After 20 years of protection, owl is declining but forests remain

From the Vancouver - Twenty years after northern spotted owls were protected under the Endangered Species Act, their numbers continue to decline, and scientists aren't certain whether the birds will survive even though logging was banned on much of the old-growth forest in the Pacific Northwest where they live in order to save them. The owl remains an iconic symbol in a region where once loggers in steel-spiked, high-topped caulk boots felled 200-year-old or even older trees and loaded them on trucks that compression-braked down twisty mountain roads to mills redolent with the smell of fresh sawdust and smoke from burning timber scraps. Regionwide, the owl populations are dropping 2.9 percent a year. In Washington state, they're declining at 6 to 7 percent a year.
While that may seem like a small number, it adds up, said Eric Forsman, a research wildlife biologist with the U.S. Forest Service's Pacific Northwest Research Station in Corvallis, Ore., who's studied the owl since 1968. "Nothing we do seems to work for the spotted owl," Forsman said. The fight over the owl, however, perhaps the fiercest in the history of the Endangered Species Act, was always about more than just protecting a surprisingly friendly, football-sized bird with dark feathers, dark eyes and white spots. It also was about the future of the ancient Douglas fir, red cedar and Western hemlock forests that once stretched from northern California through Oregon and Washington state into British Columbia, and the habitat they provide for hundreds of species. The owl was considered an indicator species, reflecting the health of forests where trees as old as 1,000 years grow. When the owl was listed as a threatened species in the summer of 1990, it was seen not just as a way to halt the decline in owl populations but also to end logging in the federal old-growth forests. Read more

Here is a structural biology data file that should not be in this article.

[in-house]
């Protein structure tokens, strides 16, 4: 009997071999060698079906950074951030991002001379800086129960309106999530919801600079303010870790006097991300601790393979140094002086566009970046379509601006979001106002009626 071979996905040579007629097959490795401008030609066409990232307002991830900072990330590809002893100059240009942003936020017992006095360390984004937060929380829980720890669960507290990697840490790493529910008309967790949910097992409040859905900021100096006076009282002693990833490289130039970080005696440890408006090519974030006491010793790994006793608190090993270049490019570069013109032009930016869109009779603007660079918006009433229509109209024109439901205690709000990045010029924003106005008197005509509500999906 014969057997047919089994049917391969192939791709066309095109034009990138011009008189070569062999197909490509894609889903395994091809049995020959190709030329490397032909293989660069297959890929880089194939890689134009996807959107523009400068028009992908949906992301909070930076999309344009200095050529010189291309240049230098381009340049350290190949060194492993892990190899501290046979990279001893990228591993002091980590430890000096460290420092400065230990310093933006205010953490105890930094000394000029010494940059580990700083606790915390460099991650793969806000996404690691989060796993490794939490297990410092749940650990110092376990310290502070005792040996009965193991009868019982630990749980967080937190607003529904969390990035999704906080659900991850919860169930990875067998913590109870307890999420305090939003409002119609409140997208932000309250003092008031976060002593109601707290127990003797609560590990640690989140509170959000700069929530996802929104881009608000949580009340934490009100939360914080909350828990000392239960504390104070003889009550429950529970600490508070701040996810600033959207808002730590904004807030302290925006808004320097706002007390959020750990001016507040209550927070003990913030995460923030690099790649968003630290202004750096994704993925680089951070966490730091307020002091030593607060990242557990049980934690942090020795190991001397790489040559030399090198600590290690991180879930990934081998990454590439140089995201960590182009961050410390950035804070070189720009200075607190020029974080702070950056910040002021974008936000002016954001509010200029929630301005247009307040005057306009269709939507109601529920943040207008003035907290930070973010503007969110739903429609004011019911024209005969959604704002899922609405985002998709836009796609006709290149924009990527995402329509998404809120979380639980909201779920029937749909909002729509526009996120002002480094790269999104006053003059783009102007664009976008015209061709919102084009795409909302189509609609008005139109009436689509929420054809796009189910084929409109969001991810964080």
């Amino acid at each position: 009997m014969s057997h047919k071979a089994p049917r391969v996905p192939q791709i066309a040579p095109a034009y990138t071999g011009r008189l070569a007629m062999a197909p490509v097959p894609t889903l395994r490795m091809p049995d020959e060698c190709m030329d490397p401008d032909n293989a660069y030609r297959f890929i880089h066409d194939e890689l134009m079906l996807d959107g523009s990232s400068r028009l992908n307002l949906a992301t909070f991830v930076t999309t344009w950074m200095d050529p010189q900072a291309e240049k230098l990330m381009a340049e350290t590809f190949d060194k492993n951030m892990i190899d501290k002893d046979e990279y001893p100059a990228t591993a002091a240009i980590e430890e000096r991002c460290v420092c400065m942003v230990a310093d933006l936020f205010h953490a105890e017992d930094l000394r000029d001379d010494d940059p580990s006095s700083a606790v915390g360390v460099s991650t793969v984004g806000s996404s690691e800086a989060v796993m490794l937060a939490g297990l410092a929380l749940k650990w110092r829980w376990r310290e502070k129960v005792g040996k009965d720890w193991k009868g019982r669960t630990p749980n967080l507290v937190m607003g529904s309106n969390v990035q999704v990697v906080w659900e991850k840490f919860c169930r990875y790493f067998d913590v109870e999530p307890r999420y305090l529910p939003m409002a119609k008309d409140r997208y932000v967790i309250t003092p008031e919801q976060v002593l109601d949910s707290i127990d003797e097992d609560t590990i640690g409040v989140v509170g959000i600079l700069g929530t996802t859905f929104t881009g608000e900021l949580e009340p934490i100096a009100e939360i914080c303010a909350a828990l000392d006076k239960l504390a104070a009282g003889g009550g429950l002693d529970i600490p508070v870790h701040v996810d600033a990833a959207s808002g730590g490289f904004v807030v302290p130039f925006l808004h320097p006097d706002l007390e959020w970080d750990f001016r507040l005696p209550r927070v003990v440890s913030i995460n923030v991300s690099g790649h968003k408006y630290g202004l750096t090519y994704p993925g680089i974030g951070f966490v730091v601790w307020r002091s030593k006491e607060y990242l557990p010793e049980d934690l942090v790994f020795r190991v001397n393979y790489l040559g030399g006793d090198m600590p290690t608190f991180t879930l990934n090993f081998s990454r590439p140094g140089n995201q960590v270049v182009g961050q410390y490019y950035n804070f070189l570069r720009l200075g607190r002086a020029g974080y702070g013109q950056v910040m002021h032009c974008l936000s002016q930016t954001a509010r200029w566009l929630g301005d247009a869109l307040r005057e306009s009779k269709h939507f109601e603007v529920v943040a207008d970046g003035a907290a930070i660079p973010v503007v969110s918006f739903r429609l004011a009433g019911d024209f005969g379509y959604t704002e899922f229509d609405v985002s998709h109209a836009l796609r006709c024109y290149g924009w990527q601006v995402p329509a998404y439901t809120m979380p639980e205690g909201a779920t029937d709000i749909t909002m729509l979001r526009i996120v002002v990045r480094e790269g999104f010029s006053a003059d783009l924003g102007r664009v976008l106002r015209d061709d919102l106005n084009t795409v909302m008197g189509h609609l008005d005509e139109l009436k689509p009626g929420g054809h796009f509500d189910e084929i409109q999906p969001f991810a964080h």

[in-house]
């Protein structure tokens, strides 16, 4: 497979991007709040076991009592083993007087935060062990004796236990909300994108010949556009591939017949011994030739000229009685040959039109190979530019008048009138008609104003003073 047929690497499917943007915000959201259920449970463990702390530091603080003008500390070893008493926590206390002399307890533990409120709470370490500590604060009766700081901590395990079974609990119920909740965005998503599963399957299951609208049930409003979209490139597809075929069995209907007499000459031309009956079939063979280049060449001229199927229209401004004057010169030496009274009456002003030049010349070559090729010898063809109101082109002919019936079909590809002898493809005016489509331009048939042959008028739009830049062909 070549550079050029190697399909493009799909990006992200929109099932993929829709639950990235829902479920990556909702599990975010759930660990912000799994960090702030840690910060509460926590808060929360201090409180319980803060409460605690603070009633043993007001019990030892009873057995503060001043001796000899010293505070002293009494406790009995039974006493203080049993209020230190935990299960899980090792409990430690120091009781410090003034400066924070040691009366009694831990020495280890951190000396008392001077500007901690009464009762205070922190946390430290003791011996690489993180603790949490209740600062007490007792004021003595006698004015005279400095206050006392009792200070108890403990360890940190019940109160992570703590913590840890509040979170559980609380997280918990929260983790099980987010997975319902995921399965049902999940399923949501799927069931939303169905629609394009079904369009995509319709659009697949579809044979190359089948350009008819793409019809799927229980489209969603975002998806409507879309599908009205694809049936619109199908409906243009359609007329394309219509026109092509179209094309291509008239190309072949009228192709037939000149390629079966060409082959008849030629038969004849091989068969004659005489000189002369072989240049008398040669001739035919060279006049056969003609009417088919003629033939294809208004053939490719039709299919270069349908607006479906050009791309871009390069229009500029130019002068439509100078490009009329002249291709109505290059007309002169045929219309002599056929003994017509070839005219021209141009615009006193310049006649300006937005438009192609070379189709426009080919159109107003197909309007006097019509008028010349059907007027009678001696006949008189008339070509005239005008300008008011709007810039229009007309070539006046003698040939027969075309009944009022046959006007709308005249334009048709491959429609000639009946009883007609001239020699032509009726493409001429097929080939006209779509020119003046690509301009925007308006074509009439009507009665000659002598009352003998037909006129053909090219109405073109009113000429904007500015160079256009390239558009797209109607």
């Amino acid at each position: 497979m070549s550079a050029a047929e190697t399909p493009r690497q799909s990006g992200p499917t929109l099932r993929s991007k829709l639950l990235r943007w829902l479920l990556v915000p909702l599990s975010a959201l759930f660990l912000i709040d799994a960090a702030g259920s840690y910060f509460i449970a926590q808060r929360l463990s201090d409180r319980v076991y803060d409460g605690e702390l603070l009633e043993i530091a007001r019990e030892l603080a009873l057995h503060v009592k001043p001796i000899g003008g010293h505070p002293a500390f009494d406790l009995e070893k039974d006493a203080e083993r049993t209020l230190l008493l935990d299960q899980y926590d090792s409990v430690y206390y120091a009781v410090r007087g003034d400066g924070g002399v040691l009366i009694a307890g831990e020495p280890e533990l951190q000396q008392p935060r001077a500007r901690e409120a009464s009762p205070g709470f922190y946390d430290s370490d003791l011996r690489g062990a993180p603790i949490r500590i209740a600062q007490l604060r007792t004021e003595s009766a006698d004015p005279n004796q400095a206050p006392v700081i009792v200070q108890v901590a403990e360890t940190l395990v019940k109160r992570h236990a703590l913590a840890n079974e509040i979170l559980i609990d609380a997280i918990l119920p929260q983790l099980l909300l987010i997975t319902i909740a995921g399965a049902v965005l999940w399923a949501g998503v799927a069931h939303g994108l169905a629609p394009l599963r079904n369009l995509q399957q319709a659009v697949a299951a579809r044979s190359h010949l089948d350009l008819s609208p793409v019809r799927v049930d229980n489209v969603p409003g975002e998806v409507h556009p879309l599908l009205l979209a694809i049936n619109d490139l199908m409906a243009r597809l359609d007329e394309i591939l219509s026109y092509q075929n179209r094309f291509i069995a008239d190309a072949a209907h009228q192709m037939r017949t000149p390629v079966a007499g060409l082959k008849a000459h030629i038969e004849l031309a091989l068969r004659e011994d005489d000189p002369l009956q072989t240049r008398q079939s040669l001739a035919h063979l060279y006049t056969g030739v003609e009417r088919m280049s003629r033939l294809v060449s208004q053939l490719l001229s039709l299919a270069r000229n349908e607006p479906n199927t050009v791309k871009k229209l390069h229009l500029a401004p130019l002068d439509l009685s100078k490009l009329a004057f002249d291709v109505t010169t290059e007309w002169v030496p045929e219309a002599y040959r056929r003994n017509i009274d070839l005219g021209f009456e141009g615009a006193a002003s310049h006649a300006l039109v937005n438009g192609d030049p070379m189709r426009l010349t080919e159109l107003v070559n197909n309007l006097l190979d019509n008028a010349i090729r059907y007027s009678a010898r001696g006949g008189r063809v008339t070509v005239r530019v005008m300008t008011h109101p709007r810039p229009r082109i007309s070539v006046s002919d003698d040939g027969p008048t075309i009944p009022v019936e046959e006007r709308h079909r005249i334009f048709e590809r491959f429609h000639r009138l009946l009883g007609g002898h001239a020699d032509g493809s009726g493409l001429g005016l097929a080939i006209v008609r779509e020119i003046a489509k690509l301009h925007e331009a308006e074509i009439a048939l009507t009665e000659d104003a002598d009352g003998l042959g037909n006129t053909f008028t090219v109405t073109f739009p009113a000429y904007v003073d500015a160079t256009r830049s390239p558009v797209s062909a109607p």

Deficits, Bailouts, Stimulus, and Zero Interest Rates

This is a picture of what Japanese Nikkei 225 Index has experienced as a result of 20 years of terrible government policies that involve:
1. massive deficit spending
2. massive government bailouts of politically connected industries
3. gigantic government action labelled as stimulative
4. interest rates near zero for two decades
It is not a pretty picture. The peak was reached in 1990 just under 40,000. Overnight the Nikkei 225 closed at 9369. Can you say.....unfunded pensions and retirement benefits cuts? I knew you could.


Internal Squabbles at Fed

Federal Reserve officials are publicly disagreeing over the benefits of pursuing new monetary stimulus in a sign that Chairman Ben S. Bernanke hasn’t secured a consensus on whether to buy more Treasuries. Policy makers have the tools to act and should respond “vigorously, creatively, thoughtfully and persistently” to a slow recovery, Boston Fed President Eric Rosengren said yesterday in a New York speech. Separately, Philadelphia Fed President Charles Plosser said in New Jersey that the central bank risks its credibility by taking actions, such as additional securities purchases, that may fail to help the labor market. Read more here:

Richardson Backpedalling on Childcare

Bill Richardson
From The New Mexico Independent - Nearly $2.5 million in federal stimulus money will go to boost children’s programs facing budget cuts, Gov. Bill Richardson announced today. Most of the new money — $2 million – will help thousands of children stay in childcare services administered by the New Mexico Children, Youth & Families Department for a couple of more months, according to a news release Richardson’s office issued Wednesday. But Voices for Children New Mexico, while applauding Richardson’s decision, said his action ”amounts to using an aspirin when what’s needed is a transfusion.” Read more here:


David Corn: Campaign 2010

David Corn
Five weeks. Thirty-five days. Eight hundred and 40 hours. Fifty thousand 400 hundred minutes. Or 3,024,000 seconds. That's how much time is left between now (that is, this Tuesday morning) and the 2010 midterm elections. Is that sufficient time for President Obama to do anything -- and I do mean anything -- to change the political landscape before Nov. 2? Weeks ago, as the final stretch began, Democrats in Washington were beginning to grouse that Obama was not revving up the base -- let alone winning back alienated (or disappointed or angry) independent voters. Read more here: